Government spending plans will test the NHS and social services in England to the limit, according to a report by the Commons Health Select Committee.
The MPs say the plans assume efficiency savings on a scale never before seen in the NHS, or in other countries.
Stephen Dorrell, who chairs the committee, said the NHS had to save 4% a year for four years - a "huge ask".
But Liberal Democrat Health Minister Paul Burstow said NHS staff were already making savings.
NHS chief executive Sir David Nicholson has estimated the health service needs to make efficiency savings of between £15bn and £20bn over the next four years.
Mr Dorrell, a former Conservative health secretary, told BBC Radio 4's Today programme that in real terms, the NHS budget was being broadly maintained, but: "We're having to find ways of doing more with the same amount of money."
The NHS could only do that if equivalent gains were made in social services departments, he said - otherwise vulnerable people may find themselves falling back on the health service unnecessarily.
He said the committee had asked many experts in the world of health and local government about the challenge of making savings while maintaining standards.
"Nobody has told us it's impossible. Everybody has said it is extremely challenging."
John Appleby of health think tank the King's Fund said the budget was apparently shrinking despite having been ringfenced in the Spending Review.
He said this was because the NHS had been granted a "very small real increase" over four years in the review, but since then revised inflation forecasts had turned that increase into a "very small real cut".
The NHS, however, had estimated that it needed a rise of up to 4% in real terms - partly to cover increasing demand from the changing population, and partly to increase the quality of services.
'Not at its best'
The committee calls for the Department of Health to deliver a "credible plan" on where the efficiency gains will be made.
Mr Burstow said cost-saving measures already under way included reducing the length of stays in hospital, reducing the number of unplanned and unscheduled attendances at A&E departments and reducing hospital infections.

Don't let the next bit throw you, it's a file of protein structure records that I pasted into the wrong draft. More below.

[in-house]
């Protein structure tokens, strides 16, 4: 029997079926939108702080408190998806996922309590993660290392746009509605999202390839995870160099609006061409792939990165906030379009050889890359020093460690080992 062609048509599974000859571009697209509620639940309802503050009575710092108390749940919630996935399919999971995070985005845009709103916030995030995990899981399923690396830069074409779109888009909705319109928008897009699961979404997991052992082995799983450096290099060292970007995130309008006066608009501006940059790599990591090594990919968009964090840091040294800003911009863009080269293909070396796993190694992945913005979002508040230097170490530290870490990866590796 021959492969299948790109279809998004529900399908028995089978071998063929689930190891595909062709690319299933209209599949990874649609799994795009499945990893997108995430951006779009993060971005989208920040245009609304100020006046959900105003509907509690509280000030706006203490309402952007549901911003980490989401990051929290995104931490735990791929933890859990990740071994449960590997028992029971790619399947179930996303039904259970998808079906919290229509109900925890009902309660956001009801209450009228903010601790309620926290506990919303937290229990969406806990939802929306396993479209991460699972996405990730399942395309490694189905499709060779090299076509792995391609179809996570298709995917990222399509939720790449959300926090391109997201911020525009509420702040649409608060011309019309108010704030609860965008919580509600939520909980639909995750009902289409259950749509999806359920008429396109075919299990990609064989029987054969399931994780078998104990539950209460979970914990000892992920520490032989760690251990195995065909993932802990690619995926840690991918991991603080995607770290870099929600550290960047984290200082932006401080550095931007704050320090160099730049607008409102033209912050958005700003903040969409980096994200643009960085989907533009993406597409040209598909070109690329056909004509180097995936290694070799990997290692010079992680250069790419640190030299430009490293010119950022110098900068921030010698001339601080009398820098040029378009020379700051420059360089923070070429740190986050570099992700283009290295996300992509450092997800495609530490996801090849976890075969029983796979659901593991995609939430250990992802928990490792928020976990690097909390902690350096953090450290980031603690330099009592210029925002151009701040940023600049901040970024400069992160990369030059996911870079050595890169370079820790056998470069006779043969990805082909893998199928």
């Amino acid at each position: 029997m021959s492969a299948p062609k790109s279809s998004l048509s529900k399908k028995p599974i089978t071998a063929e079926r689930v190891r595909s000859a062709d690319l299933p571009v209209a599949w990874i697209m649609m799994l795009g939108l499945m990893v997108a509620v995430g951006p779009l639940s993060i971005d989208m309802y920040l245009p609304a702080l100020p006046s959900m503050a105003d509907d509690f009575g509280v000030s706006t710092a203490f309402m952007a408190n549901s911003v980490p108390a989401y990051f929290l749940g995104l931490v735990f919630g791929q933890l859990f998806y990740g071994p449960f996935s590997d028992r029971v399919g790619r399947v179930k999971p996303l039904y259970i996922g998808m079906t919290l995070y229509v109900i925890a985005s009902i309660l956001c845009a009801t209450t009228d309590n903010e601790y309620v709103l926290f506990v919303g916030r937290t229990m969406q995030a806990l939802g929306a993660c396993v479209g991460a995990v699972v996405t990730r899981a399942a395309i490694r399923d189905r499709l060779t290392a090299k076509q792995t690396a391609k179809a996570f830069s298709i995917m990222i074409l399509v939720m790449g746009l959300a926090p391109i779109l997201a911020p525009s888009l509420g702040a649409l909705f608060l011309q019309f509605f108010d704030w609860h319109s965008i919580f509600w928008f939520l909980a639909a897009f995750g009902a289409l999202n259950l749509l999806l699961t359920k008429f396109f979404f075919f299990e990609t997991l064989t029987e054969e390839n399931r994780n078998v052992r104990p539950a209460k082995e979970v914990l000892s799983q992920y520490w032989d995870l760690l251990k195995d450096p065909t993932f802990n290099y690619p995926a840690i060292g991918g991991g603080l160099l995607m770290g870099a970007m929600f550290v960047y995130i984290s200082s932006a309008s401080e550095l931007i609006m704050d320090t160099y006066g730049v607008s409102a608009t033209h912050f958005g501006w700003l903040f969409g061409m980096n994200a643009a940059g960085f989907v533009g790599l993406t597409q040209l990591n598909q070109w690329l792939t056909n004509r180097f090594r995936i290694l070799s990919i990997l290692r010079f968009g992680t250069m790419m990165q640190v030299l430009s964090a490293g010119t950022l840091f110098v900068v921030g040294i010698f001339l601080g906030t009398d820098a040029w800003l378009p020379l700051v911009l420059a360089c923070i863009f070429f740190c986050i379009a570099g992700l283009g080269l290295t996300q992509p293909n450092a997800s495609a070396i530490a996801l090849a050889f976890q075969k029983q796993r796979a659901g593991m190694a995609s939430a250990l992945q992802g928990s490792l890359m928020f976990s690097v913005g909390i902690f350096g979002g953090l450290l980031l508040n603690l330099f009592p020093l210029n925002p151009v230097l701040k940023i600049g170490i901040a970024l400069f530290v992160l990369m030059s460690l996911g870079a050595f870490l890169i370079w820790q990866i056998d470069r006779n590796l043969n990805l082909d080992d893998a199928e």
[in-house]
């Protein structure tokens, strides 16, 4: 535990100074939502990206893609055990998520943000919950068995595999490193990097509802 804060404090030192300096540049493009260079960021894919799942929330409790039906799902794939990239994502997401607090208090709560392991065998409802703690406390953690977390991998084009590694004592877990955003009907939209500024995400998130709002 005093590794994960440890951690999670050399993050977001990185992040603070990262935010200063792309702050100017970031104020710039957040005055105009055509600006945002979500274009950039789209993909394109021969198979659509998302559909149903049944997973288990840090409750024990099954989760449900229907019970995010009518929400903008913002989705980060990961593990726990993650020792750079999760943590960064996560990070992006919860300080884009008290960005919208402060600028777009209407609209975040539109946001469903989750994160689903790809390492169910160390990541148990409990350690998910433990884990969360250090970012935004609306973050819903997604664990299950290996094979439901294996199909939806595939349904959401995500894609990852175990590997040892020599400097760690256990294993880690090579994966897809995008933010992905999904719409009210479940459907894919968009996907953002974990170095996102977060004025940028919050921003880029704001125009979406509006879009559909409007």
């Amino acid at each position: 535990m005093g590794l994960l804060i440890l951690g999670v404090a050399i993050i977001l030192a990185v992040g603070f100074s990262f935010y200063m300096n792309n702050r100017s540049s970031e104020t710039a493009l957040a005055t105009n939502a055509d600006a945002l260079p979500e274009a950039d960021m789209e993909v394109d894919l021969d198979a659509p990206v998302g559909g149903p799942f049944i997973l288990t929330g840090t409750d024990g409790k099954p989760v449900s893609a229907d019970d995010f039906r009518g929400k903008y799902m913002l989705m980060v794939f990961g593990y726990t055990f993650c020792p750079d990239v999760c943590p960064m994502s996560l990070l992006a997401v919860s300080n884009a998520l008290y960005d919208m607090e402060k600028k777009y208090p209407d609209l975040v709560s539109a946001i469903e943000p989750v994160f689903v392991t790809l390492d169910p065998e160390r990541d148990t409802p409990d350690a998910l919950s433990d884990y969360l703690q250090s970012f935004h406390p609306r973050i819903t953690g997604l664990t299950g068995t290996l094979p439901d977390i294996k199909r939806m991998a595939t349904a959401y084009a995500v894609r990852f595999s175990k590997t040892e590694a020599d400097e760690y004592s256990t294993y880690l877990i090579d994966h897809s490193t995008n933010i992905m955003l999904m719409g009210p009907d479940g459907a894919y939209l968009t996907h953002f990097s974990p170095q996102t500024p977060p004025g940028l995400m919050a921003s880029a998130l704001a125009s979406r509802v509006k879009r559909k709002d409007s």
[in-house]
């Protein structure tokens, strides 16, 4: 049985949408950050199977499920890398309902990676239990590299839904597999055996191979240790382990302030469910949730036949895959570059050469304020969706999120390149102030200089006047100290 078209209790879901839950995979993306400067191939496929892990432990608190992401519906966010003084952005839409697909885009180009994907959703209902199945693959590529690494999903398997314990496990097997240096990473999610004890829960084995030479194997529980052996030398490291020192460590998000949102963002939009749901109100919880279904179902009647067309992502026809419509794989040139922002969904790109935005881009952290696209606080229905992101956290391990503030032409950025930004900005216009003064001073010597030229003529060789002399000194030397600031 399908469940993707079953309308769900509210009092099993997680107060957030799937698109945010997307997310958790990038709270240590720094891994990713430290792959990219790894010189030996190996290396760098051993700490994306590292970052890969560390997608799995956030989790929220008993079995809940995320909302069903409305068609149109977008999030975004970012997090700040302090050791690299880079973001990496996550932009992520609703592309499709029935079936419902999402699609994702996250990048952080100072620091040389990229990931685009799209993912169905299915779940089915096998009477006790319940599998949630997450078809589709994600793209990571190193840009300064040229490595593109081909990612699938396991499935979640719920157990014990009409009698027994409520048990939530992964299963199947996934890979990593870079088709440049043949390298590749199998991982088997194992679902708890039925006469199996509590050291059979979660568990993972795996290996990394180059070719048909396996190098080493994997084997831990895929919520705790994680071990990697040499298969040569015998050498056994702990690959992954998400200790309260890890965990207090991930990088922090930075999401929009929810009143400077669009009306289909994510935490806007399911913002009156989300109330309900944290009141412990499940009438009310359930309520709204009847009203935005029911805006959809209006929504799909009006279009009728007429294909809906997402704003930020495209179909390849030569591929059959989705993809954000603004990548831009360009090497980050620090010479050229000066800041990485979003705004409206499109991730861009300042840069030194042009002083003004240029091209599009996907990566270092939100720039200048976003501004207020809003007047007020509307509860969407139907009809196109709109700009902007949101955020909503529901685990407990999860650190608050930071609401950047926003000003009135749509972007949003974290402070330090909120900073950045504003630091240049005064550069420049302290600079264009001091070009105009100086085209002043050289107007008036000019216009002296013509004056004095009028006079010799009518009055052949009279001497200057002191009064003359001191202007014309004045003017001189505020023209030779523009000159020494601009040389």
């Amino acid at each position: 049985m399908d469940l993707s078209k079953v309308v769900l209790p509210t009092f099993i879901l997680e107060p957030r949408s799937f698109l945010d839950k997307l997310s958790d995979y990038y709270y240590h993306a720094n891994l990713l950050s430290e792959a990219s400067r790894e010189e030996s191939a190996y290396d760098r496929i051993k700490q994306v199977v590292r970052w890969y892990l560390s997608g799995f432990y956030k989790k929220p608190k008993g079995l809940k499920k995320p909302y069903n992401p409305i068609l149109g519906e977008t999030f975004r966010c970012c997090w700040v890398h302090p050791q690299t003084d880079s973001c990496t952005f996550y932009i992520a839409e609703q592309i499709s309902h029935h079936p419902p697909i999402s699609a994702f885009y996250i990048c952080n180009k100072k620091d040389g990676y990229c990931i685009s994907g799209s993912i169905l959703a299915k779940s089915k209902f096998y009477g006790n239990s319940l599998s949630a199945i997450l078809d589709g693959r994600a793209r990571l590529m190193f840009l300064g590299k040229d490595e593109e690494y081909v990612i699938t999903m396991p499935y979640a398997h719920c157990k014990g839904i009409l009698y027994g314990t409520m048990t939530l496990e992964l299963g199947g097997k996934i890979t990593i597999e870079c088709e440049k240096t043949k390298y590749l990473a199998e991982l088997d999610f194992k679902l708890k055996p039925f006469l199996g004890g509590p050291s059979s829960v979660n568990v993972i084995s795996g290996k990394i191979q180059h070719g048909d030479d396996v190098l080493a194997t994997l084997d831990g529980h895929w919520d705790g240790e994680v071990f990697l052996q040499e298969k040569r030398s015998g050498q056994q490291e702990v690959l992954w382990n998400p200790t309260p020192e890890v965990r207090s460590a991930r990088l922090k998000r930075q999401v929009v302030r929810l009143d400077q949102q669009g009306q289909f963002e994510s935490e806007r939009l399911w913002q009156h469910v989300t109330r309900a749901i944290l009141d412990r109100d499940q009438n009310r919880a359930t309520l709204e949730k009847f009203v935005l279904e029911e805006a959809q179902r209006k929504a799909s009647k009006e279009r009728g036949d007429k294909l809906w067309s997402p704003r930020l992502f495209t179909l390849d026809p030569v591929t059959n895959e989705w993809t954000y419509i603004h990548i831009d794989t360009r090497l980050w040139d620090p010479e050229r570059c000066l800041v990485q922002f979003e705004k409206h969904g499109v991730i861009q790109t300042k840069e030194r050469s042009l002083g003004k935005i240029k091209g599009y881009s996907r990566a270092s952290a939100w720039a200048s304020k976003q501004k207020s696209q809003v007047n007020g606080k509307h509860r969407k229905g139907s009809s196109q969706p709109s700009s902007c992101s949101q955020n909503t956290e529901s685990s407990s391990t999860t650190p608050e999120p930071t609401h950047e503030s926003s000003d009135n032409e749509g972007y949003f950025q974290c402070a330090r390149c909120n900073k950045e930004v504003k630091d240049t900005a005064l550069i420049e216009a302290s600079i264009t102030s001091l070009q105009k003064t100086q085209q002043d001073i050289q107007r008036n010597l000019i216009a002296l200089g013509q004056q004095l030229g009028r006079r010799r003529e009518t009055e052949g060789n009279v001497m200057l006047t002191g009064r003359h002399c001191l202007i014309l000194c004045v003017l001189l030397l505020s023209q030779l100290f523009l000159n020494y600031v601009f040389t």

"All of these things, by relentless focus on quality, actually save resources," he said.
He added: "In the last 13 years the approach hasn't been particularly focused on efficiency or effectiveness, it's been focused on pouring more money into the NHS and hoping that we got better results.
"We know we haven't achieved that. If you look at cancer survival rates, mortality rates in respect of heart attacks and so on, the NHS is not performing at its best."
The committee also looked at adult social services because of significant crossover between care services and the NHS.
The report says the Local Government Spending Review "cannot fail to pose a challenge for the successful delivery of social care".
The committee also raises concerns about the costs of the government's reorganisation of the NHS, arguing they have not been clearly laid out.
A Department of Health spokesman said the government was committed to sustaining and improving services, but efficiency savings were needed.
"We have been clear that the NHS must cut back on bureaucracy, not on front-line care."
The spokesman said additional funding for social care worth £2bn would be available by 2015.
"This additional investment will make it possible to protect people's access to care, without tightening eligibility."
Nigel Edwards, acting chief executive of the NHS Confederation, which represents 95% of organisations that make up the NHS, said there was "real anxiety" among leaders about how to cope with efficiency savings, major management cuts and radical structural reforms.
And the Association of Directors of Adult Social Services also warned that some tough years lie ahead.
"Social services directors will make every efficiency saving that they capable of," said president Richard Jones.
"But I fear that, as Members of Parliament have confirmed today, it will be impossible in some authorities to maintain the standards of care we provide without restricting eligibility for those services."
Shadow health secretary John Healey said the committee was right to flag up its concerns about both the NHS and adult social care - and questioned the government's planned reorganisation of the NHS.
"The last thing the NHS needs is a high-cost, high-risk reorganisation at a time when, in the government's own words, it is attempting to make 'unprecedented' efficiency savings," he said.
On social care, he said, "ministers are trying to pull a fast one in suggesting that councils will be in a position to sustain current eligibility levels".